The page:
The COVID-19 virus is a mystery. Scientists stay in the dark about aspects of how it fuses and gets into the host cell; how it is composed; and how it buds from the host cell.

Computer modeling combined with experimental data provides insights into these behaviors. The modeling of the pandemic-causing SARS-CoV-2 virus using meaningful time scales has so far been limited to its parts such as the spike protein, a target for the current vaccination round.

For the first time, a new coarse-grained multiscale model of the full SARS-CoV-2 virion, its genetic core material and its virion envelope, has been developed using supercomputers. The model offers scientists the potential for new ways to exploit the virus’ vulnerabilities.

“We wanted to understand how SARS-CoV-2 works holistically as a whole,” said Gregory Voth, Professor of Distinguished Service at Haig P. Papazian at the University of Chicago. Voth is the corresponding author of the study that developed the first full virus model, published in the Biophysical Journal in November 2020.

“We developed a coarse-grained bottom-up model,” said Voth, “using information from molecular dynamics simulations at the atomic level and from experiments.” He explained that a coarse-grained model only resolves groups of atoms, as opposed to all-atom simulations, in which every single atomic interaction is resolved. “If you do this well, which is always a challenge, keep the physics in the model.”

The early results of the study show how the spike proteins move cooperatively on the surface of the virus.

“They don’t move independently like random, uncorrelated movements,” said Voth. “They work together.”

This cooperative movement of the spike proteins is informative of how the coronavirus explores and detects the ACE2 receptors of a potential host cell.

“The paper we published shows the beginnings of the correlation of the modes of movement in the spike proteins,” said Voth. He added that the spikes are paired together. When one protein moves, another moves in response.

“The ultimate goal of the model would be, as a first step, to study the initial virion attractions and interactions with ACE2 receptors on cells and understand the origins of that attraction and understand how these proteins work together to move on to the virus fusion process,” said Voth.

Voth and his group have been developing coarse-grained modeling methods for viruses such as HIV and influenza for more than 20 years. They “coarsen” the data in order to make them easier and more computationally comprehensible, while they remain true to the dynamics of the system.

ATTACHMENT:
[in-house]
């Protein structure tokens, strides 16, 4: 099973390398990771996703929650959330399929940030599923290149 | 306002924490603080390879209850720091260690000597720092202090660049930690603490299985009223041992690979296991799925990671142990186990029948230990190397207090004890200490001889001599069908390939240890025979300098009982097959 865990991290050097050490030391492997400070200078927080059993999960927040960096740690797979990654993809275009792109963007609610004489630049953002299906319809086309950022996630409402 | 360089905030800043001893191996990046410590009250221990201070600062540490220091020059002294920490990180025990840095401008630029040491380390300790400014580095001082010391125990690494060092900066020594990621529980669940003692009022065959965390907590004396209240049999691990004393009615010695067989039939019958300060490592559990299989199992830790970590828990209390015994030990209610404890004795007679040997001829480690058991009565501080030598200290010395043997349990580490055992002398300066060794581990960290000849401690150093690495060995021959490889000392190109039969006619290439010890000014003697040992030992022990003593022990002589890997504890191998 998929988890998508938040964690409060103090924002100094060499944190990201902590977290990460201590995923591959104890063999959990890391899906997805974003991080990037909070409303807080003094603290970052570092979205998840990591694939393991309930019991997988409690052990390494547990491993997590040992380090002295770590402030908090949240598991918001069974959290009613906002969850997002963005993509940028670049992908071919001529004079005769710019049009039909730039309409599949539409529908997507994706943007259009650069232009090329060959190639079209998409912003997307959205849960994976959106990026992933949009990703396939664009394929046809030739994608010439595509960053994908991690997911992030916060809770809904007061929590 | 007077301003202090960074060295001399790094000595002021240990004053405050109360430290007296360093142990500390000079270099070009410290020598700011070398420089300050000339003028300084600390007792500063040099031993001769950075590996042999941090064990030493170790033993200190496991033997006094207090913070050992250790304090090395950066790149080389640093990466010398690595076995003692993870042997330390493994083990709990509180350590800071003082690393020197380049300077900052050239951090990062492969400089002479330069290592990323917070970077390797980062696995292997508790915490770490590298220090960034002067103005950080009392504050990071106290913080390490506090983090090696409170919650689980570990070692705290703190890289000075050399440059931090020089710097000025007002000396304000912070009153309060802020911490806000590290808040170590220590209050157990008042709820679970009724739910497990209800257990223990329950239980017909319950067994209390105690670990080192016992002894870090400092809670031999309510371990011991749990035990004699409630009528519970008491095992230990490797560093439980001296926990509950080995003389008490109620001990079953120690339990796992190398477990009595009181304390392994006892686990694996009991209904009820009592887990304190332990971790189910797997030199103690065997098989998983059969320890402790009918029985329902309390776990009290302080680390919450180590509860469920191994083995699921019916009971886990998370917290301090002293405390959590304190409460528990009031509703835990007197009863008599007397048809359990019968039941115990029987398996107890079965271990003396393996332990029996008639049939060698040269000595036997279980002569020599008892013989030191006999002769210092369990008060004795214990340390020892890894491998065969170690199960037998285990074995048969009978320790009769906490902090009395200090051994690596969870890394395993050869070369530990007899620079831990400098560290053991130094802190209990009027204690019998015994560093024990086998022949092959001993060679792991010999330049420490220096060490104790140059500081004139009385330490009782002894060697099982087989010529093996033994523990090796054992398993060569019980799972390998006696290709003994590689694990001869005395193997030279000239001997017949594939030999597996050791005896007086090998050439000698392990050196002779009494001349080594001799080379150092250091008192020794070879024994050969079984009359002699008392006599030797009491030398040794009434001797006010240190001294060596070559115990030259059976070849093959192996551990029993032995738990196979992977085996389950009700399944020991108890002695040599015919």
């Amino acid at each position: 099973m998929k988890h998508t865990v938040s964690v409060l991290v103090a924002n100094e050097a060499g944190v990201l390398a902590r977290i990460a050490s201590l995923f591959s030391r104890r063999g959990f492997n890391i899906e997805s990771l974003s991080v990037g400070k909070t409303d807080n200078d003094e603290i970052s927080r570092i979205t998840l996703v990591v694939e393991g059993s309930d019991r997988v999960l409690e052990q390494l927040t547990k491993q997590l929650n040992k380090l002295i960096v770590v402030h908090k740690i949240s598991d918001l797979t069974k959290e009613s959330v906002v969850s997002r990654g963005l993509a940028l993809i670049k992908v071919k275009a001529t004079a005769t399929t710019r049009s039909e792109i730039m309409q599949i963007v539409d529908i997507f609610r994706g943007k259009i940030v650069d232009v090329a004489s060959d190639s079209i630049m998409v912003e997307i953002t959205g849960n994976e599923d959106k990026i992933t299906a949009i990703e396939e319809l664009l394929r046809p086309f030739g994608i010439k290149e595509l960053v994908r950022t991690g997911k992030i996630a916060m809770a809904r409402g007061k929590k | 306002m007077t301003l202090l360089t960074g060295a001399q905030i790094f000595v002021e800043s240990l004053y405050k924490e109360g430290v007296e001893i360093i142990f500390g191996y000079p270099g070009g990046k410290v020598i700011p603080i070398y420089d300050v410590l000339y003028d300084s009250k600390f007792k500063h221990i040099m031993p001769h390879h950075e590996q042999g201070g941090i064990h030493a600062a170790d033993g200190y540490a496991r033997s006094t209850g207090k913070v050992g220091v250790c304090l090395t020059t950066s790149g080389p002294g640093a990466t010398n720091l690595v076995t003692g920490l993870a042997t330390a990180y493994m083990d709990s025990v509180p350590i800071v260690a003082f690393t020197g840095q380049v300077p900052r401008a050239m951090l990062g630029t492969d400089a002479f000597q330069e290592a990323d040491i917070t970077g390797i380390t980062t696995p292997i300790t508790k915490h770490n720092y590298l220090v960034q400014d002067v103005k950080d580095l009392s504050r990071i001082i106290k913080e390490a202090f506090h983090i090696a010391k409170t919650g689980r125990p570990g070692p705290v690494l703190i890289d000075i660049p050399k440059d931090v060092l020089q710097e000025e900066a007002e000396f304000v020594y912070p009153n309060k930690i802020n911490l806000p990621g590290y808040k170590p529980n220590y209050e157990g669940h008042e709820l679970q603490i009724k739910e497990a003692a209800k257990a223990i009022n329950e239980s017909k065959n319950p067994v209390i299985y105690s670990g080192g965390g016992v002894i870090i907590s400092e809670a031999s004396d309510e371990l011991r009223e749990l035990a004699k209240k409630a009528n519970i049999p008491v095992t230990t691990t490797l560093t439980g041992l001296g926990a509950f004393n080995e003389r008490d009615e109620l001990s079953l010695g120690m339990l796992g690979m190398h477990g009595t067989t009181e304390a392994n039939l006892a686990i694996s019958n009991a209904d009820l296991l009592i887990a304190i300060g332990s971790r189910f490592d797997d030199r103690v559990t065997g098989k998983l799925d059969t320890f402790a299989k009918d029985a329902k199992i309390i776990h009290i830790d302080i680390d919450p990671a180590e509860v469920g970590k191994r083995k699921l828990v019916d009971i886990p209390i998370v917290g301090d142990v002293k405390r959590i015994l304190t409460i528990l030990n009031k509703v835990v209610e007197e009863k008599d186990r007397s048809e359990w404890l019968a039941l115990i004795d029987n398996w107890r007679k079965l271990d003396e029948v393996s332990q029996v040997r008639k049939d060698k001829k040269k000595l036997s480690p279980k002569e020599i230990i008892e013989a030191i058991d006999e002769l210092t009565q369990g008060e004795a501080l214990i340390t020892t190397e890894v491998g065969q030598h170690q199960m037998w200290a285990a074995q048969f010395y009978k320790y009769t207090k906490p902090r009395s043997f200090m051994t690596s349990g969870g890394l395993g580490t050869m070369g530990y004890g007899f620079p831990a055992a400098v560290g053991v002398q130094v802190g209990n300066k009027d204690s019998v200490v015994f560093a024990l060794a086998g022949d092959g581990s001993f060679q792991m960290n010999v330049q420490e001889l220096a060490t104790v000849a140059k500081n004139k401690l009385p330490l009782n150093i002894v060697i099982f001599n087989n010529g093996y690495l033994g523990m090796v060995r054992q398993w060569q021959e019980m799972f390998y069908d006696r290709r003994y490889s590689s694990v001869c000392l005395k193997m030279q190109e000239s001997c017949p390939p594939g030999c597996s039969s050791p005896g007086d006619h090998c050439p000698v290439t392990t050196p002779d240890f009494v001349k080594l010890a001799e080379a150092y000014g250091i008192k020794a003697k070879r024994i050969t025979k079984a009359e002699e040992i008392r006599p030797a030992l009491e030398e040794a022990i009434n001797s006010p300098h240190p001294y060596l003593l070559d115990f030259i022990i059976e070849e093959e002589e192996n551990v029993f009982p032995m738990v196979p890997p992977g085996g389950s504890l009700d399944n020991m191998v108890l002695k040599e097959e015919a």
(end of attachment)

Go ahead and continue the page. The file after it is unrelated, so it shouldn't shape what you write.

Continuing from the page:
“The advantage of the coarse-grained model is that it can be hundreds to a thousand times more computationally efficient than the all-atom model,” explained Voth. The computational savings allowed the team to create a much larger model of the coronavirus than ever before, and over longer periods of time than all-atom models.

“What you are left with are the much slower, collective movements. The effects of the higher frequency allatomic movements will fold into these interactions if you do it well. That is the idea of ​​systematic coarse graining.”

The holistic model developed by Voth began with atomic models of the four main structural elements of the SARS-CoV-2 virion: spike, membrane, nucleocapsid and envelope proteins. These atomic models were then simulated and simplified to create the complete granular model.

The molecular dynamic all-atom simulations of the spike protein component of the Virion system, approximately 1.7 million atoms, were created by study co-author Rommie Amaro, professor of chemistry and biochemistry at the University of California at San Diego.

“Your model basically takes our data, and it can learn from the data we have at these more granular scales and then go beyond where we’ve gone,” said Amaro. “This method, developed by Voth, enables us and others to simulate, over extended periods of time, the time required to actually simulate the virus that infects a cell.”

Amaro discussed the behavior observed from the coarse-grain simulations of the spike proteins.

“What he saw very clearly was the beginning of the dissociation of the S1 subunit of the spike. The entire top of the spike comes off during the fusion,” said Amaro.